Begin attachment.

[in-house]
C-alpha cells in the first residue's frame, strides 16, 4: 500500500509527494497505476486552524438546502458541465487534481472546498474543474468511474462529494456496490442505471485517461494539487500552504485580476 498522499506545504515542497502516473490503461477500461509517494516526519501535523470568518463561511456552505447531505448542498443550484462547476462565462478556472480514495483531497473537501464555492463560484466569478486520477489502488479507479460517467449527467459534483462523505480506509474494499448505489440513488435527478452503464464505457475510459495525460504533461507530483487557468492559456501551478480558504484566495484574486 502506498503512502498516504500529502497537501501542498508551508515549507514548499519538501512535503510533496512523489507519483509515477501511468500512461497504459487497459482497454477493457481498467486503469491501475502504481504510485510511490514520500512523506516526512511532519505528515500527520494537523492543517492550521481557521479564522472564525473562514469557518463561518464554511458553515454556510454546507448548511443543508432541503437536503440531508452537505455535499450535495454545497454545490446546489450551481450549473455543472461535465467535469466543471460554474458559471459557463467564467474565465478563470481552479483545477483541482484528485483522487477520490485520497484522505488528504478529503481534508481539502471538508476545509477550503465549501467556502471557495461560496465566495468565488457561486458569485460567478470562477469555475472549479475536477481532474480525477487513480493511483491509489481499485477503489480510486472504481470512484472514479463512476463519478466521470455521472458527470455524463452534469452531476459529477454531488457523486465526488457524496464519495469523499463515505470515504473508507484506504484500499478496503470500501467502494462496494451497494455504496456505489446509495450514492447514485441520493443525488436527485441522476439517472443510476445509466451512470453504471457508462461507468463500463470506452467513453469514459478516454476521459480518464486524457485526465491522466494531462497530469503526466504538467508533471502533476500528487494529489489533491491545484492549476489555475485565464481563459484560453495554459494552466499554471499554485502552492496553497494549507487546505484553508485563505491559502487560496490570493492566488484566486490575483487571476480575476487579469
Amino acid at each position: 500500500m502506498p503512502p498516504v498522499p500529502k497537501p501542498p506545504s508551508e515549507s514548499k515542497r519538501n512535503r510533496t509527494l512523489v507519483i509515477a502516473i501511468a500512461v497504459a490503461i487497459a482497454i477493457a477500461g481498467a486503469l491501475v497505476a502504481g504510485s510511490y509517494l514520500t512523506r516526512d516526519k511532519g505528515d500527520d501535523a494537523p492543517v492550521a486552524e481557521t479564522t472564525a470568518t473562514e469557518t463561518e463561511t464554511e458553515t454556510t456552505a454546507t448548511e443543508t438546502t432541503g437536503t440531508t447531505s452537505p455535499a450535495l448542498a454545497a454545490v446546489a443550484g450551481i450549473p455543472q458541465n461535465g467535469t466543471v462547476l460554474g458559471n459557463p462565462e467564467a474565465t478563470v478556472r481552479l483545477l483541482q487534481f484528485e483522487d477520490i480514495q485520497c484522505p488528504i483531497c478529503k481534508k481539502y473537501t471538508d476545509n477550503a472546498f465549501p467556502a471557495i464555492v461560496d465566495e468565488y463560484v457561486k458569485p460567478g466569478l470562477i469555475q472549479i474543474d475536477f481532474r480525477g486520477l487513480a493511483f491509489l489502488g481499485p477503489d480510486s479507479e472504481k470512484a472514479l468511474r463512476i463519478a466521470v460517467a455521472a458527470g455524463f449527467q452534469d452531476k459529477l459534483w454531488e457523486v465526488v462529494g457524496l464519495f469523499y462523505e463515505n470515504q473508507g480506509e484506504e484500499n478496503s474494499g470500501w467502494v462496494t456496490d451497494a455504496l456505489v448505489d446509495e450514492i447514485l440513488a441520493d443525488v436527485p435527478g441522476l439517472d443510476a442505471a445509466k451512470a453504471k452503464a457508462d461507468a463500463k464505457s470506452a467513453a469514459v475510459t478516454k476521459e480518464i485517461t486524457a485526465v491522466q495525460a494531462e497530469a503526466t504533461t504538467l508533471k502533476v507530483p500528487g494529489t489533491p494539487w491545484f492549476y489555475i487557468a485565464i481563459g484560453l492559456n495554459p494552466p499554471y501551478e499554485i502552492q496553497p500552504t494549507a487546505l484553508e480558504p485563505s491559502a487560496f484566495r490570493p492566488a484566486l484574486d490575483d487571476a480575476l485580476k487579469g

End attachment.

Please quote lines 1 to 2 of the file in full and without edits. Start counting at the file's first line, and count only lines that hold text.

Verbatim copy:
[in-house]
C-alpha cells in the first residue's frame, strides 16, 4: 500500500509527494497505476486552524438546502458541465487534481472546498474543474468511474462529494456496490442505471485517461494539487500552504485580476 498522499506545504515542497502516473490503461477500461509517494516526519501535523470568518463561511456552505447531505448542498443550484462547476462565462478556472480514495483531497473537501464555492463560484466569478486520477489502488479507479460517467449527467459534483462523505480506509474494499448505489440513488435527478452503464464505457475510459495525460504533461507530483487557468492559456501551478480558504484566495484574486 502506498503512502498516504500529502497537501501542498508551508515549507514548499519538501512535503510533496512523489507519483509515477501511468500512461497504459487497459482497454477493457481498467486503469491501475502504481504510485510511490514520500512523506516526512511532519505528515500527520494537523492543517492550521481557521479564522472564525473562514469557518463561518464554511458553515454556510454546507448548511443543508432541503437536503440531508452537505455535499450535495454545497454545490446546489450551481450549473455543472461535465467535469466543471460554474458559471459557463467564467474565465478563470481552479483545477483541482484528485483522487477520490485520497484522505488528504478529503481534508481539502471538508476545509477550503465549501467556502471557495461560496465566495468565488457561486458569485460567478470562477469555475472549479475536477481532474480525477487513480493511483491509489481499485477503489480510486472504481470512484472514479463512476463519478466521470455521472458527470455524463452534469452531476459529477454531488457523486465526488457524496464519495469523499463515505470515504473508507484506504484500499478496503470500501467502494462496494451497494455504496456505489446509495450514492447514485441520493443525488436527485441522476439517472443510476445509466451512470453504471457508462461507468463500463470506452467513453469514459478516454476521459480518464486524457485526465491522466494531462497530469503526466504538467508533471502533476500528487494529489489533491491545484492549476489555475485565464481563459484560453495554459494552466499554471499554485502552492496553497494549507487546505484553508485563505491559502487560496490570493492566488484566486490575483487571476480575476487579469